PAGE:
Charleston Roofing: Article About Gardens On The Roof
A green roof is not just green in the environmentally friendly sense, it is genuinely green because there are actual growing plants forming part of the roofing fabric. According to Green Roofs for Healthy Cities, the measurable acreage of green roofs grew by 30 percent in 2010. These roofs make such a positive contribution to civil health that local authorities are offering incentives to builders who include them in their projects.
This emerging trend is not limited to elaborate rooftop "parks" above major edifices like hotels and city halls; residential homeowners are implementing them as well, particularly in city centers where garden space is at a premium. Not only does this increased land area allow homeowners an extra patch for growing vegetables, it provides additional habitat for birds and insects.
With the right plant species, it is possible to attract bees, whose numbers are dwindling dangerously. Many people are not aware that for every three bites of food we eat, one of them depends on bees or other pollinators. This alone is reason enough to consider this option for Charleston roofing systems.
Green roofs have also been proven to act as passive cooling systems on top of buildings. A conventional roof in the middle of a hot summer can increase in temperature by 7 degrees Fahrenheit.
Have a question regarding roof replacement or shingle roofs? Ask the roofers at Lowcountry roofing of Charleston SC.
The green roof on top of Chicago City Hall, however, can be up to 8 degrees cooler than surrounding structures. This is called the urban heat-island effect. If every building in a metropolis had a green roof, the temperatures of entire cities could come down by 7 degrees. In addition to Chicago, cities like Portland and Atlanta are taking an interest in green roofs.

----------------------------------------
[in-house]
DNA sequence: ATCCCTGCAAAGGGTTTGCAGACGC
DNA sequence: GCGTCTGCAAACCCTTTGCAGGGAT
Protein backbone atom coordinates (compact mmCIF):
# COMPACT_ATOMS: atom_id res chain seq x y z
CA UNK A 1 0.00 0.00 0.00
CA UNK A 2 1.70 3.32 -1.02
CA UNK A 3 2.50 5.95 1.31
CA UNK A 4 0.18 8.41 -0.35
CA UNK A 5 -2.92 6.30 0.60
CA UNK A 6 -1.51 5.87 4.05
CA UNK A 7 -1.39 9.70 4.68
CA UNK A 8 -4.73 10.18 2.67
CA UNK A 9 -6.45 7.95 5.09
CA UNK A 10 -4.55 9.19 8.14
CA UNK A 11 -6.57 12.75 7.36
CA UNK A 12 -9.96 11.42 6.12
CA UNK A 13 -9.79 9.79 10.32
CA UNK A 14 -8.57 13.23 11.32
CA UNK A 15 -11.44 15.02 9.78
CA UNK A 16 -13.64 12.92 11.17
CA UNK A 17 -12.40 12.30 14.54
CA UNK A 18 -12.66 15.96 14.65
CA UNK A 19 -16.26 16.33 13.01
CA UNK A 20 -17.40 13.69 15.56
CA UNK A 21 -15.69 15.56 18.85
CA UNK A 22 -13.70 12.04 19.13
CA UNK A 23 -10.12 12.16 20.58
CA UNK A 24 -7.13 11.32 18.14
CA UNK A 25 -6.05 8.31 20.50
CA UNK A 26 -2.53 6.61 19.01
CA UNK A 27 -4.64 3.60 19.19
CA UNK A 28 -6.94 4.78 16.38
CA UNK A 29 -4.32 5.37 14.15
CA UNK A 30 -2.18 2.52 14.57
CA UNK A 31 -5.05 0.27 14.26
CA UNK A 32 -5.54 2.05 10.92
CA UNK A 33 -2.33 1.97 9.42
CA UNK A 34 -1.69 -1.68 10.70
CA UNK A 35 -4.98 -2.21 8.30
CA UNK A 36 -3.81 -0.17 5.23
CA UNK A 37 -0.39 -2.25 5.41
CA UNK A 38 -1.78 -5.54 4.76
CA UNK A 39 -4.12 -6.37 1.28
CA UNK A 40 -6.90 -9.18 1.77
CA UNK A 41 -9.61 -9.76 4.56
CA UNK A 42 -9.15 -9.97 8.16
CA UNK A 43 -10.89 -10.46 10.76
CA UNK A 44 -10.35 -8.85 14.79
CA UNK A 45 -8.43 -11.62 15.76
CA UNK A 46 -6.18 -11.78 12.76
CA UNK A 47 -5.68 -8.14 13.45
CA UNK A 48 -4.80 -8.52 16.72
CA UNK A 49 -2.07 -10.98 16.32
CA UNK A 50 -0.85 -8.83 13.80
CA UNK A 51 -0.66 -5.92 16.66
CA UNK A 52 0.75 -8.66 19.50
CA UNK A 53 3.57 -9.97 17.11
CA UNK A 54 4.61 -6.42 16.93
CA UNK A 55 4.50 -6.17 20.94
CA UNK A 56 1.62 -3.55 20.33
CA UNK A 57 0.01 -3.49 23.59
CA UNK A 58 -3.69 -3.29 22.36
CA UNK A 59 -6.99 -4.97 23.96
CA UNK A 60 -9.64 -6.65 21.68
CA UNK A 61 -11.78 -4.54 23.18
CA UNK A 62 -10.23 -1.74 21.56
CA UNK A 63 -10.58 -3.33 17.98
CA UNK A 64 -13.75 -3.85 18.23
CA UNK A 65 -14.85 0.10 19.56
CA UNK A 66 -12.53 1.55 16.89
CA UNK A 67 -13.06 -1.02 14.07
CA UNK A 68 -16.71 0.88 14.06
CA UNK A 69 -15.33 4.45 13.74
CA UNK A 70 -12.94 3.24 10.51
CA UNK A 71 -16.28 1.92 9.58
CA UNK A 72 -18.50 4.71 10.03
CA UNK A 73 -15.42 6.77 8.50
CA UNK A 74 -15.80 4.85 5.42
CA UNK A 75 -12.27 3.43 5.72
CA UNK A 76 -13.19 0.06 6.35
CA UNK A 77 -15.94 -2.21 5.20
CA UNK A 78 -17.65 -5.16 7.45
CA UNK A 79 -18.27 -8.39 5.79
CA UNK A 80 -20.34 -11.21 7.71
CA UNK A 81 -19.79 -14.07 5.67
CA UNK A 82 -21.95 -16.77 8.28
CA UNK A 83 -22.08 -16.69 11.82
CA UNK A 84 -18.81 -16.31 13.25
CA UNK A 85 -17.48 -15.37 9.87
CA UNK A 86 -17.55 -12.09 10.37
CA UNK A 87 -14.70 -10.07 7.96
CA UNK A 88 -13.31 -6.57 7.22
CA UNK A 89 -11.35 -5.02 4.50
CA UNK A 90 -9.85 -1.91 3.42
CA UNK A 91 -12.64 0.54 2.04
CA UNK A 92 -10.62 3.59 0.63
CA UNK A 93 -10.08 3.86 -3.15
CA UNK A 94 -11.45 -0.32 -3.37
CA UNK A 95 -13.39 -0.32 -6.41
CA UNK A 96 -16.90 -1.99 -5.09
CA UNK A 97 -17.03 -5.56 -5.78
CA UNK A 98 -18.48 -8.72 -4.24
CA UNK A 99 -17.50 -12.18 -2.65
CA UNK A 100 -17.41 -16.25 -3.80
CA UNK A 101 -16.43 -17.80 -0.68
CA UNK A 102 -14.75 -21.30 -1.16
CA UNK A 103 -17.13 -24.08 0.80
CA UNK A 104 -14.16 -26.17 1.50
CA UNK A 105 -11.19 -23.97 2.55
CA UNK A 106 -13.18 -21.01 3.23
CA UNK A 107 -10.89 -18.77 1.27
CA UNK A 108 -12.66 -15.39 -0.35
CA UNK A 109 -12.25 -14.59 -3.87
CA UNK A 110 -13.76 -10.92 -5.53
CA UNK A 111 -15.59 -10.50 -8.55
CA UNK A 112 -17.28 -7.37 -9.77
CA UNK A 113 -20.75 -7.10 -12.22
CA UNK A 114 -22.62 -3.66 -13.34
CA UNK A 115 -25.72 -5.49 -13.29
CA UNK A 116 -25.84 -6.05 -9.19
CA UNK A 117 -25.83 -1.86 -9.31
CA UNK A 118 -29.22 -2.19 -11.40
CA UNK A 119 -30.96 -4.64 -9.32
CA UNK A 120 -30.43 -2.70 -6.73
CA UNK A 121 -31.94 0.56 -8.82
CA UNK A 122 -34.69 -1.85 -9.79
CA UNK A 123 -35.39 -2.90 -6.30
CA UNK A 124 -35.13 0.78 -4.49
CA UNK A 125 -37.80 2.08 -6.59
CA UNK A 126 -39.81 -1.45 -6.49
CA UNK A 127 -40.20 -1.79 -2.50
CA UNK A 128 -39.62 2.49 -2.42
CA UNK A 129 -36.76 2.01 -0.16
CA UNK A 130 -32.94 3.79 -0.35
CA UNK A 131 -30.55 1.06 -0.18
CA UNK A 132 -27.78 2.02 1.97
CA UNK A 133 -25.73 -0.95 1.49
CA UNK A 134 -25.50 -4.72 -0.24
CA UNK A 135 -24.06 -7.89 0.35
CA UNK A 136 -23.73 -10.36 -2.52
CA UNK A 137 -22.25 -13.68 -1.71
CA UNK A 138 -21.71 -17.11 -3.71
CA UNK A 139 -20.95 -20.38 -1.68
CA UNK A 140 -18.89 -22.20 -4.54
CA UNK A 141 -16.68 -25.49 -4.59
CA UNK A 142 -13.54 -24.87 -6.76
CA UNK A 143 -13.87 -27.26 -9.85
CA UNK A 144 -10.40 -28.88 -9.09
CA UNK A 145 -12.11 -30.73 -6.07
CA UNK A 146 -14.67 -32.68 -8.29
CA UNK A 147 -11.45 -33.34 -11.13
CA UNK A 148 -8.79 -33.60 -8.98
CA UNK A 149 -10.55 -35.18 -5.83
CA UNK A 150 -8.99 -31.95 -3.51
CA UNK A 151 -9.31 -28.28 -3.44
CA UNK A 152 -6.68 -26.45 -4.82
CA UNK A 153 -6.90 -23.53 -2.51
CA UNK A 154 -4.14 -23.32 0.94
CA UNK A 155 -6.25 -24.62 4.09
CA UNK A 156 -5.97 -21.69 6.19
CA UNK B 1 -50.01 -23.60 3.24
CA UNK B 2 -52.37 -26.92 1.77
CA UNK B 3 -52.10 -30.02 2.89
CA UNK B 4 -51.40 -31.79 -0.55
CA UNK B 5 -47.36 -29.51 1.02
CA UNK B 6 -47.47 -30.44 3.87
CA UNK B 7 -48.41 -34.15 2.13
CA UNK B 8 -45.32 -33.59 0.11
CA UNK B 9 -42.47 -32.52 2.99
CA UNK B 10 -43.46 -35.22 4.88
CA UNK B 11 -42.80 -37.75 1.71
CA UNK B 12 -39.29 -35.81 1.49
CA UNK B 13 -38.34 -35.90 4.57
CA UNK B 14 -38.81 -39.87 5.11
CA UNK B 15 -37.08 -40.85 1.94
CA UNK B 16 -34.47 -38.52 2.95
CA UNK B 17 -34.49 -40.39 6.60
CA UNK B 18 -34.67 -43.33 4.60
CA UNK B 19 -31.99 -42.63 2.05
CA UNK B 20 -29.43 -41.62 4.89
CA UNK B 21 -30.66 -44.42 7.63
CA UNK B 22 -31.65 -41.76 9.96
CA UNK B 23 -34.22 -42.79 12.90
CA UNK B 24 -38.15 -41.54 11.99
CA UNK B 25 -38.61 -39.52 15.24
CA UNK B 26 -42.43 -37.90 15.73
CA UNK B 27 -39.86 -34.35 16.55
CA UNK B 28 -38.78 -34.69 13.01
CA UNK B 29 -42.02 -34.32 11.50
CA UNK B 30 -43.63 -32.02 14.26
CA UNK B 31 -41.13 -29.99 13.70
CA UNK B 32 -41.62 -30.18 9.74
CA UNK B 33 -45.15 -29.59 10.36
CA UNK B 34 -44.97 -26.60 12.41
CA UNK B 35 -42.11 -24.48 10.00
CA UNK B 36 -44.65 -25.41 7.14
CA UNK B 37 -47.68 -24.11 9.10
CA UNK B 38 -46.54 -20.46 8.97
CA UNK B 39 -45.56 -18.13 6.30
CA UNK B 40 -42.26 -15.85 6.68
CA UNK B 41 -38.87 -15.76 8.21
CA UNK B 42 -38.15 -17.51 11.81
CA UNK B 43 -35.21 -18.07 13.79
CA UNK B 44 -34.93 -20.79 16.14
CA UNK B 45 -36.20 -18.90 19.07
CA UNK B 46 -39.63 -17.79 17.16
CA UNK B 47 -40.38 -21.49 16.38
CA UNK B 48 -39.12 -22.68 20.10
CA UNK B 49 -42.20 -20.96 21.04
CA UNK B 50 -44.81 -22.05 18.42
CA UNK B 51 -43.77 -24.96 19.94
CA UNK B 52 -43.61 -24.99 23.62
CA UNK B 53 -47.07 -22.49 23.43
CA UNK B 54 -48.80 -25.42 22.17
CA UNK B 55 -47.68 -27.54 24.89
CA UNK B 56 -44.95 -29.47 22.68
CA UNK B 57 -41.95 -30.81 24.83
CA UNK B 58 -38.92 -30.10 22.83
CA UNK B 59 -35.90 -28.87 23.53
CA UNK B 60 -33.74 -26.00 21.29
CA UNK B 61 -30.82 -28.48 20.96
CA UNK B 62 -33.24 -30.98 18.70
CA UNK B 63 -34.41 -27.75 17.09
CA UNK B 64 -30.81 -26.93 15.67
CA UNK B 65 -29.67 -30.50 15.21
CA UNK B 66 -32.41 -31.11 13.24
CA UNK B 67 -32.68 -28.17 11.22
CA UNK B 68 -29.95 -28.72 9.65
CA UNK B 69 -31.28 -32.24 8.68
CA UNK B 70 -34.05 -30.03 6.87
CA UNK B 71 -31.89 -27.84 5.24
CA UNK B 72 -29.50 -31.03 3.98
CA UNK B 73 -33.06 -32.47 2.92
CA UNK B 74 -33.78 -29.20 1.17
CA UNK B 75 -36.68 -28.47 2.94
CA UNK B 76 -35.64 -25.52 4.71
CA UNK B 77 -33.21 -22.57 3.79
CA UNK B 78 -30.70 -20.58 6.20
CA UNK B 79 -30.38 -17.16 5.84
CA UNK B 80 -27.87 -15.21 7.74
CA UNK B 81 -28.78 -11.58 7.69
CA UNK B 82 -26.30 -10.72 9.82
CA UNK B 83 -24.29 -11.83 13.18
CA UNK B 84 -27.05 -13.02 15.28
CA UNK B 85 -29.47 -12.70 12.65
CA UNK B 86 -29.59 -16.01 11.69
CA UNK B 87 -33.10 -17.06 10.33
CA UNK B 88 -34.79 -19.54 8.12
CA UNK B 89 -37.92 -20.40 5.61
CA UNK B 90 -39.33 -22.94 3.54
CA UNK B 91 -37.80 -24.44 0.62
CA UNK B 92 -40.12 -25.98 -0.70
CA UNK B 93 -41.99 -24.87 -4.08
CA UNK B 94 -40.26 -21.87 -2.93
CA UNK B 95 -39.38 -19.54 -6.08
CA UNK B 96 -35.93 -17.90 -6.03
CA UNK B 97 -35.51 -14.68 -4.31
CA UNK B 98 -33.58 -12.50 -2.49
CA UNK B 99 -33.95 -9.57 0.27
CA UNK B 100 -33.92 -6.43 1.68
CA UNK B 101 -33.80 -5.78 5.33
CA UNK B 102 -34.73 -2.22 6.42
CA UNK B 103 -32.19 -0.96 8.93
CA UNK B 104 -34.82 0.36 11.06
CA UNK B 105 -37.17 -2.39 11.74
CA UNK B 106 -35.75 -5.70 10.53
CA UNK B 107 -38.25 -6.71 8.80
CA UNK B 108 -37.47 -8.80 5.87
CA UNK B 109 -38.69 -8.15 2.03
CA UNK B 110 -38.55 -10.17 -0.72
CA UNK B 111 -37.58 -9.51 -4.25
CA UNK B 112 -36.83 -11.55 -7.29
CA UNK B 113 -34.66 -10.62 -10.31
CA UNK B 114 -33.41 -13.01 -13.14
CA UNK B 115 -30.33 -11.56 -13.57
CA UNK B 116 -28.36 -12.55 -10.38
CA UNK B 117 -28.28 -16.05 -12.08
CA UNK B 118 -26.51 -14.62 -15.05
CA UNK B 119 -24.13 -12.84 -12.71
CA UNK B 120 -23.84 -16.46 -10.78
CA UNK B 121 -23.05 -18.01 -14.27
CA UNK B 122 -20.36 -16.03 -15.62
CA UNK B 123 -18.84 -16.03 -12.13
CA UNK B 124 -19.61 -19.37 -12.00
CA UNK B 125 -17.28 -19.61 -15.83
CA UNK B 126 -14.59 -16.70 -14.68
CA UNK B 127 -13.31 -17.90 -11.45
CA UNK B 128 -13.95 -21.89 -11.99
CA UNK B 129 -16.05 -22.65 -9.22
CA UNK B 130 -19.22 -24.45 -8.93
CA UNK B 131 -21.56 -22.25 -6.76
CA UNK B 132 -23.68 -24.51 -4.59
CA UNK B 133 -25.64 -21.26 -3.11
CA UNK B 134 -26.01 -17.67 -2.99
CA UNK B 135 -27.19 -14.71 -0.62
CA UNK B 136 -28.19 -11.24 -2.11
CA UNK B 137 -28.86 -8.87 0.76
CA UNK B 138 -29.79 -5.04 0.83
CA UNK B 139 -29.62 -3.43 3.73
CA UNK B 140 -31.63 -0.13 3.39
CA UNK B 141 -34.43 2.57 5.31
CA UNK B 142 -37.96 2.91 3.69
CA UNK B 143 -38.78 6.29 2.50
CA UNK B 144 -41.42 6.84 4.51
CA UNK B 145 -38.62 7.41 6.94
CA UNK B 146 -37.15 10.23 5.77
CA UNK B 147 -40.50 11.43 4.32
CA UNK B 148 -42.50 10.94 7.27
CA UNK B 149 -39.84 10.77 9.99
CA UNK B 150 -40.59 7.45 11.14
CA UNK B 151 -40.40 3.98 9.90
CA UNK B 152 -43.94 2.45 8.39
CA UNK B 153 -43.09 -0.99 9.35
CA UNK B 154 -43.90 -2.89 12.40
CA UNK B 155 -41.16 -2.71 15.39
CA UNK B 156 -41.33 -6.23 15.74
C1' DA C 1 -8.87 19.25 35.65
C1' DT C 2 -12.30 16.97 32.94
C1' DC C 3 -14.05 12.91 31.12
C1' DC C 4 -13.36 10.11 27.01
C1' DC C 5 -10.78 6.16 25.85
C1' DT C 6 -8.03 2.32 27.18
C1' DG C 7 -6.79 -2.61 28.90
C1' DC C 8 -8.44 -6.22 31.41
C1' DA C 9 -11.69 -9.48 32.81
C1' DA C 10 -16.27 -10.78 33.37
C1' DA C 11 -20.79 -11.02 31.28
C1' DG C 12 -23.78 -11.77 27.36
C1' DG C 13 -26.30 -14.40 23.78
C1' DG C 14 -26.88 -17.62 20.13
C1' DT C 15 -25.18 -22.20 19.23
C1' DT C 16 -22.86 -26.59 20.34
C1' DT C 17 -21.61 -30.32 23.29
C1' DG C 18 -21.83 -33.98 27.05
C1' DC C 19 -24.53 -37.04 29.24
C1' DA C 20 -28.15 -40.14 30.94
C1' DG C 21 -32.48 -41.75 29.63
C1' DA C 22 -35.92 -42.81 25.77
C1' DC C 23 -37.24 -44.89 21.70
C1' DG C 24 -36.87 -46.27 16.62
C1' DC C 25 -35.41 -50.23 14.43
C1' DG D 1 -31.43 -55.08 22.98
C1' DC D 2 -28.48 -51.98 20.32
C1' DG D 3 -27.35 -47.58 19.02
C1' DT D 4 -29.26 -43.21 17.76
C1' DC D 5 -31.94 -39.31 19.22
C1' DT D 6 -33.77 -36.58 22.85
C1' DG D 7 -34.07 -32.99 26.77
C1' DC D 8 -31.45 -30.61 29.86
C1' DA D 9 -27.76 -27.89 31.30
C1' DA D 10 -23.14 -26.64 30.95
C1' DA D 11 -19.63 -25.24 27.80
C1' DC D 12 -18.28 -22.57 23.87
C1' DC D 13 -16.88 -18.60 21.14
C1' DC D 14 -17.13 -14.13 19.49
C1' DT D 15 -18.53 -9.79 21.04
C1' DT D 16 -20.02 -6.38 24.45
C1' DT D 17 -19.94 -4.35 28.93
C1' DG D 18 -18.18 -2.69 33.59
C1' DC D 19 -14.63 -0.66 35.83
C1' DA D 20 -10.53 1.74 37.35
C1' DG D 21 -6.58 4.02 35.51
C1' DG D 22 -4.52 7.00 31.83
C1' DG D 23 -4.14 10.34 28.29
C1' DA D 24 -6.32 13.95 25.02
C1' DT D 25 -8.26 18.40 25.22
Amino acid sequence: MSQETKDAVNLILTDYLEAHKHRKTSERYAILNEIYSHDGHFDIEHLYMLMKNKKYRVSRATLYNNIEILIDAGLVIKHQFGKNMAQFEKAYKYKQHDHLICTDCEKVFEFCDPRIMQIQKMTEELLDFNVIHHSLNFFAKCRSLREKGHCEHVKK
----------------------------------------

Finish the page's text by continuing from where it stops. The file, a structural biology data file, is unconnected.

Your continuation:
Another area in which green roofs have proven themselves to be desirable is in the management of stormwater. Research has shown that as much as 75 percent of rainwater can be absorbed in this way and released back into the environment in a controlled fashion by condensation and transpiration.
A green roof need not be high-maintenance. A beginner might be advised to plant care-free sedum at first just to get used to the idea. The first thing a property owner who is contemplating such a step should do is consult with a structural engineer. Not only does the structure have to support the growth medium, infrastructure and the plants themselves, allowance also has to be made for the weight of that 75 percent of rainwater mentioned earlier.
Green roofs have been a popular feature in Norway for hundreds of years. Their popularity in the rest of Europe has been steadily increasing over the past 30 years. In the not too distant future, they may be as common in the United States as shingles, shakes and slate roofs are now.